The Early Years
As discussed in the Short History, Hegewisch was built originally as a company town for the United States Rolling Stock Company, a company that was going to build rail cars for railroad companies. What wasn't discussed, is that the company had already gone bankrupt once when Adolph Hegewisch became president of the company in 1892. Hegewisch was no stranger to railroads, or rail supply companies having spent several decades in managing rail lines and sitting on the boards of many east coast rail companies. He knew that if his company was to have any chance of success it would need to be located in an area that showed great potential for rail road growth. The area he chose was an area where seven different rail lines entered met before heading north to Chicago. Adolph Hegewisch planned to built his company town tight in the middle of this important junction.
|The Early Railways||1. C&E RR: the Cleveland & Eastern Railway
Sharing the line roughly paralleled current day Brainard, crossing 130th just West of the Ford Plant. The track is now owned by Norfolk Southern.
|2. LNA&C RR, the Louisville, New Albany & Chicago Railway
Sharing the line roughly paralleled current day Brainard, crossing 130th between Torrence Avenue and Saginaw. The line was removed in the late 1990s. The bridge crossing the Calumet River around 126th and Torrence remains in place.
3. . C&WI RR, the Chicago & Western Indiana Railway
||4. NYC & St. L. RR, The New York, Chicago, and St. Louis Railway
Sharing the line roughly paralleled current day Brainard, crossing 130th just West of the Ford Plant. The NYC&St.L became known as the Nickel Plate. The Nickel Plate was later merged into Norfolk & Western before finally becoming part of Norfolk Southern, the current owner of this line.
|5. CRR RR, the Calumet River Railway Company
Sharing the line cuts North through Hegewisch between Mackinaw and Green Bay Avenues and following the Western edge of old Hyde Lake. The CRR was part of South Chicago and Southern Railway which was owned by the Pennsylvania Railroad Company. The Pennsy went bankrupt in 1970. Today the track belongs to Norfolk Southern.
||6. P& Ft. W RR, the Pittsburgh & Fort Wayne Indiana Railway
Sharing the line cuts North through Hegewisch between Mackinaw and Green Bay Avenues and and following the Western edge of old Hyde Lake. The line went through several owners including the Chicago, Pittsburgh & Ft. Wayne Railway. As with the CRR, this line became part of the Pennsylvania Rail Road. Today the track line in Hegewisch belongs to Norfolk Southern. Parts further East belong to CSX.
||7. RI & P RR, the Rock Island & Pacific Railway.
Sharing the line cuts North through Hegewisch between Mackinaw and Green Bay Avenues before around Eastern edge old Hyde Lake at 132nd Street. Later, the Chicago, Rock Island & Pacific, and commonly called the Rock Island Island. The Rock faced a slow painful death from 1975 to 1985. The former Rock Island track now belongs to Norfolk Southern.
8. CLS&SB RR, the Chicago, Lake Shore & South Bend Railway (1909) Originally the Chicago & Indiana Air Line Railway. After a few name changes the line becomes the CSS&SB RR or Chicago South Shore & South Bend Railroad.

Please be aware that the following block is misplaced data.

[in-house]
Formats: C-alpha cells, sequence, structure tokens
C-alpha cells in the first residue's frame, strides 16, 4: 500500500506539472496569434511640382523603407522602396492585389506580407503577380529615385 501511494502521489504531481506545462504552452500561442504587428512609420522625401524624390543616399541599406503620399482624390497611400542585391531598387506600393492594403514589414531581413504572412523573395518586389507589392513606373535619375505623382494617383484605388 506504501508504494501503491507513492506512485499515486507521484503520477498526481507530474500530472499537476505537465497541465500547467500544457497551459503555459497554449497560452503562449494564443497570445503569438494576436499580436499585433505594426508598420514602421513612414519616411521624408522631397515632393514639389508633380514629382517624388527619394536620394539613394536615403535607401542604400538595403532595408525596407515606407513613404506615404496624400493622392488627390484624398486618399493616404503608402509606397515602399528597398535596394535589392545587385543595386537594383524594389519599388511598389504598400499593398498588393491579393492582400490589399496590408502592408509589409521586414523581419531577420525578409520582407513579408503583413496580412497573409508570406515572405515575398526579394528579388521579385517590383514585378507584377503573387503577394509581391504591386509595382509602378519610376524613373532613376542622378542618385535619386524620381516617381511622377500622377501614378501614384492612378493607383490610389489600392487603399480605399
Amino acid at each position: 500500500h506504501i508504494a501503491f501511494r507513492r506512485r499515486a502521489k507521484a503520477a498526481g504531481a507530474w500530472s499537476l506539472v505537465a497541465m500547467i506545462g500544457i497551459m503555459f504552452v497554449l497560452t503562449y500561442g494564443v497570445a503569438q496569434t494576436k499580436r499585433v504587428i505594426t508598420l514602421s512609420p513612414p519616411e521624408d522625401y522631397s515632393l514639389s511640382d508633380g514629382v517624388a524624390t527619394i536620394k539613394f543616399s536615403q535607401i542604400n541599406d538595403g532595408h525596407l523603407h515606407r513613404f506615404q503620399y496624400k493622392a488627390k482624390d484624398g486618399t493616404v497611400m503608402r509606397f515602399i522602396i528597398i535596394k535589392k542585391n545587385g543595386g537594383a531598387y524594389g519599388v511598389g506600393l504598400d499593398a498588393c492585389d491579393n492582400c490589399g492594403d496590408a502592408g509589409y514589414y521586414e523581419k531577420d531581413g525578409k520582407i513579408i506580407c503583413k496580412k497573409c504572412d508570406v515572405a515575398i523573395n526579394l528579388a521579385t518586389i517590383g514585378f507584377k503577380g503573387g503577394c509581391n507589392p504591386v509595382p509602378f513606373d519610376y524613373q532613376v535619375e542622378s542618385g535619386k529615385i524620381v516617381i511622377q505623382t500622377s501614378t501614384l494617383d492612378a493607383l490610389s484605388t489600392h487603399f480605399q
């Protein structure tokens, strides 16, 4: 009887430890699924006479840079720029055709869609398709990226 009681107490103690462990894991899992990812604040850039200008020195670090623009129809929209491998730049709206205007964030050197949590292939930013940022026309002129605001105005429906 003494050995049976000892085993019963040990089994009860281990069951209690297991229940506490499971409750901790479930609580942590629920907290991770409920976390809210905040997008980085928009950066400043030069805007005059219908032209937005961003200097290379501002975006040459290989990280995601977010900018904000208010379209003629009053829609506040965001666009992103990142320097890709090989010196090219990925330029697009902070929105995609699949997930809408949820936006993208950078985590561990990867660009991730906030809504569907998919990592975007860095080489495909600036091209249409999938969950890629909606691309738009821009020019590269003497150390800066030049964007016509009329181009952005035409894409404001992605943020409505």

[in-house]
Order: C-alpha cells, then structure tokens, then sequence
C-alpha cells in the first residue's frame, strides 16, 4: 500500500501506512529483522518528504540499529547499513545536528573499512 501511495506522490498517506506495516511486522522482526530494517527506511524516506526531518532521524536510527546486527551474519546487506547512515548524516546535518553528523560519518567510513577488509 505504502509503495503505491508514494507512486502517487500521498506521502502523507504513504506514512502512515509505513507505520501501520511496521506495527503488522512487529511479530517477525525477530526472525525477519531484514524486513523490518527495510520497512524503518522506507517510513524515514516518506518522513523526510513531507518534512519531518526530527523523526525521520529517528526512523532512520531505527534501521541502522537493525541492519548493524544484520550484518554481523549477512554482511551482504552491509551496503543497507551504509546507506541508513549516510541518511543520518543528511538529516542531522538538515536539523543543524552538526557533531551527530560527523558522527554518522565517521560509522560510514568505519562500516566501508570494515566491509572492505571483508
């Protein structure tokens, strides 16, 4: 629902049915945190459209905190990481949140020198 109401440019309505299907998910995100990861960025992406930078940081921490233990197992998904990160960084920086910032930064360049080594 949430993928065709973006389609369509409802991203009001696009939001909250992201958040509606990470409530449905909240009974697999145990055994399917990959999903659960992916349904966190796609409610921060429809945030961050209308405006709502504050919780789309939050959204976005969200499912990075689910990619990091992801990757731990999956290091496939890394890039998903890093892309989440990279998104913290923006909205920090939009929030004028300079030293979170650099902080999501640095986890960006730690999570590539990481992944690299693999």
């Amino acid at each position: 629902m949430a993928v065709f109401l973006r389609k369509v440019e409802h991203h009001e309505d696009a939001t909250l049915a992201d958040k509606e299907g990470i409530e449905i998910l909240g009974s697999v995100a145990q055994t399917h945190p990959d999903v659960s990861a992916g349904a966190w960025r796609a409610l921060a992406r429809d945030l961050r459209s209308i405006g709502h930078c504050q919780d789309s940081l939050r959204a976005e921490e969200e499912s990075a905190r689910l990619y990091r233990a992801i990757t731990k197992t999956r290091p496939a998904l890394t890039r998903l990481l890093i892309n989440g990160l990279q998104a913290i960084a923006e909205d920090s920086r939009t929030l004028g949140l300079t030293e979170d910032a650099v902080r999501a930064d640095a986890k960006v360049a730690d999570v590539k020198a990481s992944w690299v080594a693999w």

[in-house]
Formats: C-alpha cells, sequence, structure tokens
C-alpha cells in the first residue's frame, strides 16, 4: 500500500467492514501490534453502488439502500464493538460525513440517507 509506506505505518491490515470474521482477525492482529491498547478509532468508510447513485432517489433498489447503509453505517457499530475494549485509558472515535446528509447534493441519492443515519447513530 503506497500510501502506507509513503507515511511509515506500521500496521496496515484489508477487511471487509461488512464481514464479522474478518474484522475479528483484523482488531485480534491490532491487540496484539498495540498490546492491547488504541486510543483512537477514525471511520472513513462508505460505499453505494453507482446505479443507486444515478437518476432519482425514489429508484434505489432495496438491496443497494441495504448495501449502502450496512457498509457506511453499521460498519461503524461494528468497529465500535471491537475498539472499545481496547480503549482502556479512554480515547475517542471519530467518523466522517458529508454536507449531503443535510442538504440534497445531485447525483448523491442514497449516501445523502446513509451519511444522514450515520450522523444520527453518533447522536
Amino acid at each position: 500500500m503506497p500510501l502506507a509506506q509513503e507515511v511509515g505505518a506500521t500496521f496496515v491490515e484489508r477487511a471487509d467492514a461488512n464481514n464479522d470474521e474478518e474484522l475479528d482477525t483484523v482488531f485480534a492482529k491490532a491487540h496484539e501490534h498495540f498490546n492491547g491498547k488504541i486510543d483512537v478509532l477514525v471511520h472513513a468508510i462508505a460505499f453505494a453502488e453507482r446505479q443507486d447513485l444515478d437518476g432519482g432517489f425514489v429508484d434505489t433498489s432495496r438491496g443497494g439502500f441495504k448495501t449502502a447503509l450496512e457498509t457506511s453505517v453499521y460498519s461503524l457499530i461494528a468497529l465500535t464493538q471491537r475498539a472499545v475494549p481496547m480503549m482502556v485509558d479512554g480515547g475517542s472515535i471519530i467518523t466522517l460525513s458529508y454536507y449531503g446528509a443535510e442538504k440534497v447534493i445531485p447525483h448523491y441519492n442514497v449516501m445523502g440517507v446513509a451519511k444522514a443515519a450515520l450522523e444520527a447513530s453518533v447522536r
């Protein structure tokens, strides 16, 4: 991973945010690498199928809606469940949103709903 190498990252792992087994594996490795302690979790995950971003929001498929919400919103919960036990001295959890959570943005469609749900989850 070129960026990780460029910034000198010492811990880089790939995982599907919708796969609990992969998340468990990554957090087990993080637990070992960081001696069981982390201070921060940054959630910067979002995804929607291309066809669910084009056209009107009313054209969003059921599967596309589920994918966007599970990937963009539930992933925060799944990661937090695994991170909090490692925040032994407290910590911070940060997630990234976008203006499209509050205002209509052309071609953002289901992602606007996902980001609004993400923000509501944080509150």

Today the line is two companies. operating over the same lines. The CSS&SB turned over operations of the Passenger service to the NICTD but retains freight operation. The line runs through Hegewisch along Brainard Avenue then follows 130th Street until it reaches the Dan Ryan Expressway and veers north around Cottage Grove Ave. The line remains in operation to this date.
||9. IHB RR, the Indiana Harbor Belt. The line runs north roughly along the border between Illinois and Indiana. It is still in service today and can be seen from 134th Street and the border.|
The Rails Today
The Norfolk Southern owns most of the tracks in the Hegewisch Area and will be a common sight for the train enthusiast. However, the BNSF is also a very common sighting.
Chicago remains and important rail hub and as such all of the top rail lines can be seen in the area. Along with the mainline railroads two short line freights and the last of the true interurbans are common sights. The following is a list of the most common lines in alphabetic order by abbreviation.
- BNSF, Burlington Northern & Santa Fe [Main Line]
- CN, Canadian National (current operators of the Illinois Central) [Main Line]
- CSS&SB, South Shore Freight [short line]
- CSX Transportation [Main Line]
- IHB, Indiana Harbor Belt [short line]
- NICTD's South Shore Line. [Passenger, Electric Inter-Urban]
- NS, Norfolk Southern [Main Line]
- UP, Union Pacific [Main Line]
The most common freight car is the auto carrier because of the nearby Ford Plant. The auto carriers are leased from every main line as well as private companies. Mixed freight trains are also a common sight with every variety of intermodals (double stacks, road railers, etc.) represented. Coil cars, gondolas, tankers, and grain hoppers are also quite common as well as a variety of box cars. A common sight is also the bright orange caboose of the South shore freight which is used regularly on short hauls.
Much of the older rolling stock from merged rail lines has been repainted with the new paint schemes however some of the old colors still pop up now and then. A common sight is old BN (Burlington Northern) Green box cars. A rarer sight is a very old sky blue Great Northern box car last seen about a year ago. The bottle cars used for molten ore are also become a thing of the past.
The best time to view trains in almost anytime along Brainard Avenue. However, if you're looking for an IHB train you'll be better off looking on 134th Street near the state line. This is an unguarded crossing so be careful. The best time is early morning and evening.
Of course if you want to see the South Shore Line of the NICTD just check the schedule.